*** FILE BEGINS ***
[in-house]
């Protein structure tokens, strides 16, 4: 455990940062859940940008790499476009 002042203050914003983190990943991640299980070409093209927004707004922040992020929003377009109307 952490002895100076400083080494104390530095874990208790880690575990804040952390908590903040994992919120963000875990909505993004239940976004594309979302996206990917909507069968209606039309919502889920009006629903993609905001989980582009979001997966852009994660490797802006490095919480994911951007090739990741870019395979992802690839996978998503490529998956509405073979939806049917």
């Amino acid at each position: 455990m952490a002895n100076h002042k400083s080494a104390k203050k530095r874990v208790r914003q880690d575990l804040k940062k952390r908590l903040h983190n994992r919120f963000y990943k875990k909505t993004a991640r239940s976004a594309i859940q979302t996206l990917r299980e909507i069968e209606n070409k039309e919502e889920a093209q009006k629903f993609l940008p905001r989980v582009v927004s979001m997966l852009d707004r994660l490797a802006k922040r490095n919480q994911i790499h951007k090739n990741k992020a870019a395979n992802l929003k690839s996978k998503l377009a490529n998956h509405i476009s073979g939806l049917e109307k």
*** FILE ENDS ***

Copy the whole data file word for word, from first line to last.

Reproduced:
[in-house]
């Protein structure tokens, strides 16, 4: 455990940062859940940008790499476009 002042203050914003983190990943991640299980070409093209927004707004922040992020929003377009109307 952490002895100076400083080494104390530095874990208790880690575990804040952390908590903040994992919120963000875990909505993004239940976004594309979302996206990917909507069968209606039309919502889920009006629903993609905001989980582009979001997966852009994660490797802006490095919480994911951007090739990741870019395979992802690839996978998503490529998956509405073979939806049917």
């Amino acid at each position: 455990m952490a002895n100076h002042k400083s080494a104390k203050k530095r874990v208790r914003q880690d575990l804040k940062k952390r908590l903040h983190n994992r919120f963000y990943k875990k909505t993004a991640r239940s976004a594309i859940q979302t996206l990917r299980e909507i069968e209606n070409k039309e919502e889920a093209q009006k629903f993609l940008p905001r989980v582009v927004s979001m997966l852009d707004r994660l490797a802006k922040r490095n919480q994911i790499h951007k090739n990741k992020a870019a395979n992802l929003k690839s996978k998503l377009a490529n998956h509405i476009s073979g939806l049917e109307k």